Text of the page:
Britain bids farewell to 'Iron Lady' Margaret Thatcher
London: The funeral of Margaret Thatcher, Britain's only woman prime minister, was held Wednesday and was attended by Queen Elizabeth II, two heads of state and 11 prime ministers from across the world. Thatcher died April 8 at the age of 87, following a stroke. Her funeral took place at St Paul's Cathedral in central London. Her coffin, covered by a union flag, was taken by gun carriage to the cathedral, reported BBC. Over 2,000 people attended the funeral.
A protest was staged along the route of the funeral procession, but the crowds included thousands of well-wishers. Bearers were personnel drawn from units and regiments involved in the Malvinas (Falklands) campaign, which was always recognised as one of the highlights of Thatcher's tenure, reported Xinhua.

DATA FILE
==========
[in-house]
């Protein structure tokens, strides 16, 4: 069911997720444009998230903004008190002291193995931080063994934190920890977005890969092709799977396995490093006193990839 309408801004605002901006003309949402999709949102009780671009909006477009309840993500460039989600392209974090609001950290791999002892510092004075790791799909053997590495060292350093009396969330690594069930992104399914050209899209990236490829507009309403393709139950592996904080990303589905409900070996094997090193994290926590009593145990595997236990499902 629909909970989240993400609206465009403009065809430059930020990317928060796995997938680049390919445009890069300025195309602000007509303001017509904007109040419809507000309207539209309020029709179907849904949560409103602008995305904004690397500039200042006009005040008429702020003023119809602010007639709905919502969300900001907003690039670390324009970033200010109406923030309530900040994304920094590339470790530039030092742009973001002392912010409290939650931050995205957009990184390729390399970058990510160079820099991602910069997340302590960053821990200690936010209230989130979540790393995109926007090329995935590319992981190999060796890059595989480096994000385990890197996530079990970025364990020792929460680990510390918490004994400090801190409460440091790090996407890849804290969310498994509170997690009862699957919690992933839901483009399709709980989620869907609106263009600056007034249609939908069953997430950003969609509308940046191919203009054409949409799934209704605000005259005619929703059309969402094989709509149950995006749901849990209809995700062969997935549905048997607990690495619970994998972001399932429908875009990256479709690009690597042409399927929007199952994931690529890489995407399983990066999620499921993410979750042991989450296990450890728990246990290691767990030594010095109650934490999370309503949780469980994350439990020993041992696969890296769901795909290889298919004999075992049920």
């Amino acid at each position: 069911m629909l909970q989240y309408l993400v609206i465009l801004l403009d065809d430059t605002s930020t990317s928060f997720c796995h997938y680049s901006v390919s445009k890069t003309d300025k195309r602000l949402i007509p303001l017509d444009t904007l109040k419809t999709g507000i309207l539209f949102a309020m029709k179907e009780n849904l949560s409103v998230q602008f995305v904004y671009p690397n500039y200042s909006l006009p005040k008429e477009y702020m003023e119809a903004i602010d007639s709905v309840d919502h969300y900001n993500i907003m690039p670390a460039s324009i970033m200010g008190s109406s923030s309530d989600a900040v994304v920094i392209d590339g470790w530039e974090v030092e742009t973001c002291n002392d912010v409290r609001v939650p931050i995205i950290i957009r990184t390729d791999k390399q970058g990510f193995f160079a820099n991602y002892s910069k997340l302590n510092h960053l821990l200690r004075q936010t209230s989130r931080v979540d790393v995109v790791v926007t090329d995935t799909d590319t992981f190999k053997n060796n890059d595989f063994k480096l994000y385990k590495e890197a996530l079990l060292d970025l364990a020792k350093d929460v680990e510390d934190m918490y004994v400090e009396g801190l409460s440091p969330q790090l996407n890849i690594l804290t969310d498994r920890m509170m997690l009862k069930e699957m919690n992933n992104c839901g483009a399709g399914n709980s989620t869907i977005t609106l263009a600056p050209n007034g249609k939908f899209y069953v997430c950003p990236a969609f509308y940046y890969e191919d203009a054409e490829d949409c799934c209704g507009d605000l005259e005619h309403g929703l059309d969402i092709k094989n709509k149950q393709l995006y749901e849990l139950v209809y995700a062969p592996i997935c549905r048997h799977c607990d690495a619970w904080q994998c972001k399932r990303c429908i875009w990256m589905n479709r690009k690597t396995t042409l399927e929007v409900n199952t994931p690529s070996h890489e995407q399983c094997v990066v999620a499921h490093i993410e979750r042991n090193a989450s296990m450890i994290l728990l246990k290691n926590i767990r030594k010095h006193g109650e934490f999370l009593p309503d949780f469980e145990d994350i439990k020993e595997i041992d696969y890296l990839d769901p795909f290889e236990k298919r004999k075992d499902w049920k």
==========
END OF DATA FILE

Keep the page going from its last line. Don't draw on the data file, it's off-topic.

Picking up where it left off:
About 4,000 police personnel were lined up along the route to ensure security. Flags on government buildings were lowered to half-mast, and the Big Ben on the Parliament Tower was set to be silenced for the funeral. Prime Minister David Cameron said before the funeral that he "learnt a huge amount from watching" Thatcher at work, and today he felt "a great pride in all that she achieved, tinged with sadness".
Dubbed the "Iron Lady", Thatcher was the longest-serving prime minister of Britain during the last century, being in office for 11 years. The Conservative prime minister from 1979 to 1990 had been keeping away from public appearances due to poor health. She suffered a stroke in 2002 and minor strokes thereafter.